When you take the plunge, your server will bring you a laminated copy of the Certificate of Authenticity to show you that, yep — this is the real deal. None of that “it’s got the genes and we promise this American cow had Japanese grandparents” nonsense. This was born and bred in Japan.

Wagyu Certificate of Authenticity

Wagyu Certificate of Authenticity

Once you commit, there’s a bit of a show involved, as a chef brings the whole set up to sear the meat tableside.

Wagyu and Cooking Stone

Wagyu and Cooking Stone

The incredibly marbled beef is portioned in tiny squares, and there’s a little bit of extra beef fat on the platter to aid in the cooking process.

Raw Wagyu

Raw Wagyu

See that stone? It’s screaming hot. Don’t touch it. (Even if it’s only 18 inches or so away from your face.)

Cooking Stone. Seriously. Don't Touch This Thing.

Cooking Stone. Seriously. Don’t Touch This Thing.

Our chef proceeded to prepare the beef for us, ever so carefully searing it until it was just done on the outside.

Chef Preparing the Wagyu

Chef Preparing the Wagyu

Because he was awesome, he also added some of the extra fat back to the serving platter (don’t judge).

Seared Wagyu

Seared Wagyu

Yes, the bites are tiny. They are meant to be savored, and not consumed with wreckless abandon while talking about — well, anything. This is an experience, and worth enjoying at least once if you are a major meat lover.

Seared Wagyu

Seared Wagyu

Sigh. A moment. To remember. (And ponder the next time I’m getting it. Gotta check that bank account balance. And see if this is included on the dining plan. ;-D)

While I was left alone in bliss to savor my beef, one of my friends dug into her Orange Chicken. The tempura chicken is glazed in a light Florida orange sauce and is served with Chinese broccoli. We loved the fresh flavors and perfectly executed version of this classic dish.

Orange Chicken

Orange Chicken

Another friend went for the Kung Pao Chicken, and enjoyed the spicy savory broth and crisp-tender veggies in this lighter-for-you entree.

Kung Pao Chicken

Kung Pao Chicken

We had a chance to sample the Branzino last year, and I have to tell you — if you love fish, don’t miss this! It’s incredible! (So says my friend anyway. I mean, it’s not my bag. But you do you. :-D )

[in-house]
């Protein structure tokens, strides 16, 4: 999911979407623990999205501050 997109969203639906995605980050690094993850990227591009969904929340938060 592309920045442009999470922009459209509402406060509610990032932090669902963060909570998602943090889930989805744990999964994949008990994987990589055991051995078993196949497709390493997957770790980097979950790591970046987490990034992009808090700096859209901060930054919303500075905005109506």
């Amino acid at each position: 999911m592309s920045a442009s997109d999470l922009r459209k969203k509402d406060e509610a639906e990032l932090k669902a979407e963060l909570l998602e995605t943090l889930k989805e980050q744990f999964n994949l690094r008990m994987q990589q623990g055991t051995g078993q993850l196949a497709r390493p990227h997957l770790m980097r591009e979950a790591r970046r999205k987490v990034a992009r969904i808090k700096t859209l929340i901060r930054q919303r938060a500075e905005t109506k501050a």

Branzino

Branzino

For our final entree, my other friend opted for the Duck Ramen, with egg noodles, duck meat, and a soy-marinated egg. The broth had that wonderful umami thing happening, and she enjoyed the rich flavors in the somewhat lighter dish.

Duck Ramen

Duck Ramen

While we were more than satisfied with our meals, we decided to take a look at the dessert menu.

Menu -- Desserts and After Dinner Drinks -- Click to Enlarge

Menu — Desserts and After Dinner Drinks — Click to Enlarge

It shouldn’t really come as a surprise to anyone that dessert really isn’t this restaurant’s strength, since this type of dish doesn’t really figure prominently into traditional Japanese cooking. Still, we’ll share what we found.

If you must have dessert at Morimoto, the Churros are a solid choice. Fresh with that crispy outside and tender inside combo, these are as delicious as any churro you’ll experience. And as an added bonus, they come with two dipping sauces — one in a little bowl (vanilla cream) and Nutella in a tube. (The smiley face was our idea.)

Churros

Churros

But here’s where we’ve gotta show Morimoto Asia a little tough love. Behold the resident spectacle dessert: the MM Parfait.

This…creation…includes chocolate cream puffs, vanilla gelato, hazelnut “crunchies”, and sesame mochi. There was also about a can of Cool Whip, various sauces, fruit, and flowers. Because…why?

So, spoiler alert. We love you Morimoto Asia. So please. Stop trying so hard with this…whatever it is. Because. NO. It doesn’t taste good. And it’s weird.

Mm Parfait

MM Parfait

Cede the dessert title to nearby Sprinkles, Amorette’s, or even Vivoli Gelateria. And you just keep doing that Peking Duck and that Wagyu voodoo you do so well.

Nosh or Not?

You’ll love Morimoto Asia if:

  • You’re an asian food fan. They do all kinds, and they do it all well.
  • You’re looking for a great date night, or looking to impress someone with dinner.
  • You’d like something a little higher end, and a little less “Disney.”

You might want to skip Morimoto Asia if:

  • You’re on a budget.